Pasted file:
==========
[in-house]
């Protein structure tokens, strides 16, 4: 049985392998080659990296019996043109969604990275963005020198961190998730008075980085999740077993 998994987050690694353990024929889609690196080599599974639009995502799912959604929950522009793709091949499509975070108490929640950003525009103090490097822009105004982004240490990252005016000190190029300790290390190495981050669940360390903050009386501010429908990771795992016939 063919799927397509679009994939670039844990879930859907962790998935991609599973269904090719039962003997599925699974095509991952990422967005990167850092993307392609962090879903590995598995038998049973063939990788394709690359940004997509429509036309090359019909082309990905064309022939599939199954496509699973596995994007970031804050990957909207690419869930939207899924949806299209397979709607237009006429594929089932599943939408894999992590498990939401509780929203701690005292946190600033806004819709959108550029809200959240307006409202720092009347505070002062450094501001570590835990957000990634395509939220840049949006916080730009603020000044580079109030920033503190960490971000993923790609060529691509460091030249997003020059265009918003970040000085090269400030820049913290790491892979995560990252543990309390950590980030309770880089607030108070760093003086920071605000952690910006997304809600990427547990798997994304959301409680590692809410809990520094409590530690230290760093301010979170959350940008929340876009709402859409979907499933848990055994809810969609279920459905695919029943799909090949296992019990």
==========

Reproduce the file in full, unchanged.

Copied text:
[in-house]
């Protein structure tokens, strides 16, 4: 049985392998080659990296019996043109969604990275963005020198961190998730008075980085999740077993 998994987050690694353990024929889609690196080599599974639009995502799912959604929950522009793709091949499509975070108490929640950003525009103090490097822009105004982004240490990252005016000190190029300790290390190495981050669940360390903050009386501010429908990771795992016939 063919799927397509679009994939670039844990879930859907962790998935991609599973269904090719039962003997599925699974095509991952990422967005990167850092993307392609962090879903590995598995038998049973063939990788394709690359940004997509429509036309090359019909082309990905064309022939599939199954496509699973596995994007970031804050990957909207690419869930939207899924949806299209397979709607237009006429594929089932599943939408894999992590498990939401509780929203701690005292946190600033806004819709959108550029809200959240307006409202720092009347505070002062450094501001570590835990957000990634395509939220840049949006916080730009603020000044580079109030920033503190960490971000993923790609060529691509460091030249997003020059265009918003970040000085090269400030820049913290790491892979995560990252543990309390950590980030309770880089607030108070760093003086920071605000952690910006997304809600990427547990798997994304959301409680590692809410809990520094409590530690230290760093301010979170959350940008929340876009709402859409979907499933848990055994809810969609279920459905695919029943799909090949296992019990």